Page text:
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I understand from here that since I have <125 rep I cannot post before 20 minutes of my last post.

This seems like a reasonable measure of time to keep the site from being flooded. But it gets annoying, because I have no way to tell how much longer until I can post again.

Would it be too much to ask to have a little counter next to the Post Your Question button telling me how much longer I have to wait?

EDIT: At about the same time, I posted a math question here. Is there a different 20-minute timer for each stackexchange/overflow?

  • 2
    What message are you getting when you try to post a question to Stack Overflow? – Robert Harvey May 1 '18 at 23:17
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    Its like You can only post once every 20 minutes. – mackycheese21 May 1 '18 at 23:19
  • If you follow the link you posted to the end of the link chain, it seems like the limit is 40 minutes, network wide(at least according to meta.stackexchange.com/questions/164899/…) (so yup your math question would trigger that) if you are under 125. As to a timer... I would just count an hour after your last question, seems safe enough it shouldn't be an issue :) – Patrice May 1 '18 at 23:19
  • I don't think that's the error message you're getting. – Robert Harvey May 1 '18 at 23:20
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    Have you thought about using...a clock? – Robert Columbia May 2 '18 at 1:00
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This isn't a direct answer, but I think it should be said: really, you shouldn't need to post more than once every 20 minutes.

To make a good, useful post that will be well recieved, you should be spending at least that just writing the question, let alone the debugging and research that should have preceded the question, and the editing before the question is posted. Honestly, I spend at least half an hour on any question I ask to make sure that it's not a duplicate, that I've provided enough information, and people with less context than me can actually understand what I'm asking.

I don't think anyone should ever even hit that 20 minute restriction, and if they do, I'd take that as a sign that more care needs to be taken when asking questions. If you take that into consideration, this question becomes a non-problem.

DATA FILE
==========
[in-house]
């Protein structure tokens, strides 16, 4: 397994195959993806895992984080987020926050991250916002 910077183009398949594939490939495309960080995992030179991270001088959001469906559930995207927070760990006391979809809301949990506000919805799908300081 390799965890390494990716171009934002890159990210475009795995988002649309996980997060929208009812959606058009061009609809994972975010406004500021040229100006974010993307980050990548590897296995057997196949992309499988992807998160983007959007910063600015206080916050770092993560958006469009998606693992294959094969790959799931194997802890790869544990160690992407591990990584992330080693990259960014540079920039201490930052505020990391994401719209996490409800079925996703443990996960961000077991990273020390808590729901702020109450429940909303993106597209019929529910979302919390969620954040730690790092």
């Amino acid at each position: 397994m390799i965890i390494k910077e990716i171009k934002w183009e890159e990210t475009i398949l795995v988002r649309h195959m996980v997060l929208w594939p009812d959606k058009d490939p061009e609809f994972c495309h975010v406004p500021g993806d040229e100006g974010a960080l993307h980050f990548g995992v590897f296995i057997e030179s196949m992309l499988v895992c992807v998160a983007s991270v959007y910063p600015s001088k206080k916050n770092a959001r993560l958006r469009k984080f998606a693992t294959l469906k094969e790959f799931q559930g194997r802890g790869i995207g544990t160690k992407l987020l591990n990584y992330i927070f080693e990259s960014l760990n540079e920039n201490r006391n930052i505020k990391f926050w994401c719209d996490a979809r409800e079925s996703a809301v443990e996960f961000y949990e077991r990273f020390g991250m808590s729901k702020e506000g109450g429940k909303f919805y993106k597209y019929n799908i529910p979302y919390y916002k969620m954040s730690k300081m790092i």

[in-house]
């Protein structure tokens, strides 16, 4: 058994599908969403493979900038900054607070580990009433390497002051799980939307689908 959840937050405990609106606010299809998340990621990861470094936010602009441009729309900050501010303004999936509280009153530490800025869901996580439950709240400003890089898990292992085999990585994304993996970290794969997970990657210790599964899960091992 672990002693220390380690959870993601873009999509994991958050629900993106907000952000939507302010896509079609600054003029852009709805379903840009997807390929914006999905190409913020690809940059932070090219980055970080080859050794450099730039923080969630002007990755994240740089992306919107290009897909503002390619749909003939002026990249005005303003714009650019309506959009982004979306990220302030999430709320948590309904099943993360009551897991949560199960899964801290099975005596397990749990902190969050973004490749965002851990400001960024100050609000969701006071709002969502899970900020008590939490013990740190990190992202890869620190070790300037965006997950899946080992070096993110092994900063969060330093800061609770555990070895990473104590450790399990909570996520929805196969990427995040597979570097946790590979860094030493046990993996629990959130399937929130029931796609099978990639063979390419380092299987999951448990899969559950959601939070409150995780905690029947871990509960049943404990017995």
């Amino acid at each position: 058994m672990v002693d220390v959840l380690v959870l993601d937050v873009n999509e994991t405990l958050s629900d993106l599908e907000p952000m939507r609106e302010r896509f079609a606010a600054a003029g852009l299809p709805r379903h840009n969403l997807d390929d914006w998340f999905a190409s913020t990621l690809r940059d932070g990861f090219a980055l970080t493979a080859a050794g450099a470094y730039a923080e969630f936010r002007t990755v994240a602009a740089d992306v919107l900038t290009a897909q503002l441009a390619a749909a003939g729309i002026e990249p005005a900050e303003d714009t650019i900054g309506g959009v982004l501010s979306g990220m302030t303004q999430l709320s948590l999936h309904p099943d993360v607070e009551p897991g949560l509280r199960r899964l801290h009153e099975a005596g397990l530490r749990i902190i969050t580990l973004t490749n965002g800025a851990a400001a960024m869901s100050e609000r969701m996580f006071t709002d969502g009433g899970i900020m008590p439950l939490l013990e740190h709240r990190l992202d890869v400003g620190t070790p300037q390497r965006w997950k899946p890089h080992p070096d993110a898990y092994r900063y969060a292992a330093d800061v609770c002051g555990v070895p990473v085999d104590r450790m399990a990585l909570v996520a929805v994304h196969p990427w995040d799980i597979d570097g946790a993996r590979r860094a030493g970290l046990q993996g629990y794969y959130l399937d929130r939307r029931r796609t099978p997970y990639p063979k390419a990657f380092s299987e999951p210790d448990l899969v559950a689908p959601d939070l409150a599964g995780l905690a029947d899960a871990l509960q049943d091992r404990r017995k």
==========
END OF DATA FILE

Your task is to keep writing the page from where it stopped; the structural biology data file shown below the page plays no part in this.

Honestly, I think the limit should be much higher, like once per hour. I don't think I've seen enough spamming to justify that change, but I think it's entirely reasonable.

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    I could not possibly work hard enough to generate questions at that frequency. I would have to have a pre-prepared list of questions, kinda like an exam paper. – Martin James May 2 '18 at 0:15
  • @MartinJames My thoughts exactly. I've stayed up late after an hour of writing a question just to put finishing touches down. 20 minutes to write an entire question seems ridiculously short. – Carcigenicate May 2 '18 at 0:19
  • Well, given that the OP is asking maths questions too, my guess would be a homework factor, posting questions for a set of customers:( – Martin James May 2 '18 at 0:35
4

It has been quite some time since I was at <125 rep but may I ask why it is not sufficient to check your questions tab and sort it by newest?

If I am thoroughly oblivious to something here then someone please shed some light.

In any case, I agree with https://meta.stackoverflow.com/a/367094/2191572

1

Really, a good implementation what you propose, but at the same time it is unnecessary, for the following reasons:

1 - Generally, in those 40 minutes, your previous question will be answered or answered.

2 - There is no need for the site to tell you how much is needed for the 40 minutes to pass, since you can use a clock or a timer.

Regarding your second question, the answer is YES, each site of Stack Exchage is different, if you have noticed, if you win +15 rep in Stack Overflow, you will see that for example in another site of the network to which you are subscribed as you can be WorldBuilding, your reputation is still 1, that is a clear example that each site (except Meta that is related to Stack Overflow) is independent of others.

  • Except.... The link actively says '40 minutes between posts on the network'... So I am not sure if you are correct here – Patrice May 1 '18 at 23:40

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